Coronavirus disease (COVID-19): Outbreak update

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Current situation

Map - Total Number of COVID-19 Cases in Canada - Text Description

Additional national maps and data are available.

Additional COVID-19 case information:


An international map and data are available.

Globally, efforts have focused on taking measures to contain the outbreak and prevent further spread.

An official global travel advisory and pandemic COVID-19 travel health notice are in effect: avoid non-essential travel outside Canada until further notice.

Risk to Canadians

COVID-19 is a serious health threat, and the situation is evolving daily. The risk varies between and within communities, but given the number of cases in Canada, the risk to Canadians is considered high.

We continue to reassess the public health risk based on the best available evidence as the situation evolves.

For more information, refer to our risk section.

How Canada is monitoring COVID-19

The Public Health Agency of Canada is working with provinces, territories and international partners, including the World Health Organization, to actively monitor the situation. Global efforts are focused on containment of the outbreak and the prevention of further spread.

Canada's Chief Public Health Officer of Canada is in close contact with provincial and territorial Chief Medical Officers of Health to ensure that any cases of COVID-19 occurring in Canada continue to be rapidly identified and managed in order to protect the health of Canadians.

Canada's National Microbiology Laboratory is performing diagnostic testing for the virus that causes COVID-19. The laboratory is working in close collaboration with provincial and territorial public health laboratories, which are now able to test for COVID-19.

For more information, visit the COVID-19 daily epidemiology update.

COVID-19 variants

Genetic variations of viruses, such as the one that causes COVID-19, are common and expected.

SARS-CoV-2, the virus that causes COVID-19, will naturally develop mutations, which are changes to the genetic material in the virus over time.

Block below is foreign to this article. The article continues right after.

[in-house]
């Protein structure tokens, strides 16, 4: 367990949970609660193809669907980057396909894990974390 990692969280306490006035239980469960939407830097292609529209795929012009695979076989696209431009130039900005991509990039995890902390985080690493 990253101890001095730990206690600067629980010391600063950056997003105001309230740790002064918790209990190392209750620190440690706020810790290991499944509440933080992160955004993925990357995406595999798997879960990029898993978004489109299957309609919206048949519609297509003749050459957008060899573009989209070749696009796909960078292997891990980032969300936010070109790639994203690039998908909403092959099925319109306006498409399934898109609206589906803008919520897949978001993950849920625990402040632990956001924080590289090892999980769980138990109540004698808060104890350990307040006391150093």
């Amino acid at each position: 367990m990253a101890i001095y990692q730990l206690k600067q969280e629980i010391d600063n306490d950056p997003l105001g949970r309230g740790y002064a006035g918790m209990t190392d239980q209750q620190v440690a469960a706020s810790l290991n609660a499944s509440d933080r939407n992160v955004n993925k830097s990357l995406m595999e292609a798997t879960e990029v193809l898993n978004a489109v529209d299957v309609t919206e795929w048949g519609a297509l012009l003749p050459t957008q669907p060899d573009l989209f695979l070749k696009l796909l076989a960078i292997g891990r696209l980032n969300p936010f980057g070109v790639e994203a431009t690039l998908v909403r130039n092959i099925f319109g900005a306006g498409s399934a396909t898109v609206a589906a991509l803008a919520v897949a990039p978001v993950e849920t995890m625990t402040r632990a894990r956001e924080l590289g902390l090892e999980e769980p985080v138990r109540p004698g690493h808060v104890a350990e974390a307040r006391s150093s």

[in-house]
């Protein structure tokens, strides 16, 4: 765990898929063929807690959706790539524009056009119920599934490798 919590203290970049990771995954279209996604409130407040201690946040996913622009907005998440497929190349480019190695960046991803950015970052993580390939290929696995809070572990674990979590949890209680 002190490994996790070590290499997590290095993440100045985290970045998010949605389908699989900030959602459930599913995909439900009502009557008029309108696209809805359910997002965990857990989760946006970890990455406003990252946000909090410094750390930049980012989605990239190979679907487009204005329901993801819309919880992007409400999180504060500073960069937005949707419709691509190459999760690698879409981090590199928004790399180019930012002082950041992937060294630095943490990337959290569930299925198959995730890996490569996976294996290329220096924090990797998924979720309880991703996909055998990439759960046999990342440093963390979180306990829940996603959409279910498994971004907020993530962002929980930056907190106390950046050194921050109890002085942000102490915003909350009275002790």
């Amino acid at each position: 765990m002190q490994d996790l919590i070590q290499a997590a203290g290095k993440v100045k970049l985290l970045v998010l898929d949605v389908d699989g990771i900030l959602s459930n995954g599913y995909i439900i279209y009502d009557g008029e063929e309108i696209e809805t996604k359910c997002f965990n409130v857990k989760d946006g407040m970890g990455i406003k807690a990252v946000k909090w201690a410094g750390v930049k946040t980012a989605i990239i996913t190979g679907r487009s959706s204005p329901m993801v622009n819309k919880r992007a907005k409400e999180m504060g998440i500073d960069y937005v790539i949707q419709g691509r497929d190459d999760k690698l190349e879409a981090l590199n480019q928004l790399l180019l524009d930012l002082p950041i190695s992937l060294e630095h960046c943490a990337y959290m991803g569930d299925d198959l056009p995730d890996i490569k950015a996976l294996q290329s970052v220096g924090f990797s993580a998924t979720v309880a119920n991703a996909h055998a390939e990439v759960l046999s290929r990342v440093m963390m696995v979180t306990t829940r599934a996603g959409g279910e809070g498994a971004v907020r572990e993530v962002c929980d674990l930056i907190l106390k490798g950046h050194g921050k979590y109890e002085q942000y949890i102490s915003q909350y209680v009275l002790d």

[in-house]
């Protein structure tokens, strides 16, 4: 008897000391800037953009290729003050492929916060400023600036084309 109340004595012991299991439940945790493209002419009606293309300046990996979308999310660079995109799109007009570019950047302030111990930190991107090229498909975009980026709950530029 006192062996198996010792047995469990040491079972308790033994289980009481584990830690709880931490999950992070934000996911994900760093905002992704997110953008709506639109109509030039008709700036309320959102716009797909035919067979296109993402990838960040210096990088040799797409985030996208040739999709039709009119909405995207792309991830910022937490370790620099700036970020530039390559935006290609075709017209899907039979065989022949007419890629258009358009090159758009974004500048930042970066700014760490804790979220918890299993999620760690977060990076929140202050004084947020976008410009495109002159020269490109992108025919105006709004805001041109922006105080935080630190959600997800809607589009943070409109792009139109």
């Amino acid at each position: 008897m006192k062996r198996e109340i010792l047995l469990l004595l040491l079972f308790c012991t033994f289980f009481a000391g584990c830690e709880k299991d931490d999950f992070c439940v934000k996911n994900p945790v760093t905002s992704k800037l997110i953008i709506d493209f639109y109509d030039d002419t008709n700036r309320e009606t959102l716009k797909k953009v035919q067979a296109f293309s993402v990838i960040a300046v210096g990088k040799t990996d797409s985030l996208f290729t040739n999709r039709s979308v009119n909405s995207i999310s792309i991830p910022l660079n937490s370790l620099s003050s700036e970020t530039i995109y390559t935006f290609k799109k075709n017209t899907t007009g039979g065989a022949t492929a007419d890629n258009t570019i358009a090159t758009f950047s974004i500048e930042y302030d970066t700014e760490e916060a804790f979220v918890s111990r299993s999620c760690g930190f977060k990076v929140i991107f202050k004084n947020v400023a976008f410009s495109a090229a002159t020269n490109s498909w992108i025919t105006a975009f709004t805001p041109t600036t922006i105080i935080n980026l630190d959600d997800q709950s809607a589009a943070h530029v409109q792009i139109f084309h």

When there have been several significant mutations to the virus then it’s called a variant. A variant is of concern when it affects:

Monitoring the variants

The Public Health Agency of Canada works with the provinces and territories, and other partners to monitor and identify variants of concern in Canada.

Monitoring for genetic changes in the virus allows us to better understand the potential impact of the mutations. Overall, variants of concern represent the majority of recently reported COVID-19 cases across the country.

Current variants of concern in Canada include:

Evidence demonstrates that the B.1.1.7 (Alpha) and B.1.617.2 (Delta) variants are at least 50% easier to spread. As well, the P.1 (Gamma), B.1.351 (Beta) and B.1.617.2 (Delta) variants each have certain mutations that may have an impact on vaccine effectiveness. However, the evidence is still limited.

Variants of concern reported publicly in Canada

About the new variants

These new variants of concern include mutations that seem to make the virus more infectious, allowing it to spread more easily. They may also affect the severity of the disease.

At this time, there’s evidence that some variants may have an impact on certain drugs and vaccines. However, more research is needed to confirm these findings.

The variants don’t currently affect diagnosis through authorized laboratory tests.

Given the limited data on the new variants, more research is needed to confirm these early findings. The Canadian and global medical, public health and research communities are actively evaluating these variants and other significant mutations.

Travel restrictions

We’ve put in place additional emergency measures to slow the introduction and spread of COVID-19 in Canada. Restrictions may change with little notice as the situation evolves. Refer to the latest travel restrictions in Canada.

Contact us

If you're looking for information on COVID-19, specific to your province, refer to our provincial and territorial resources page.

If you have additional questions that aren't answered on our website, contact the Public Health Agency of Canada.

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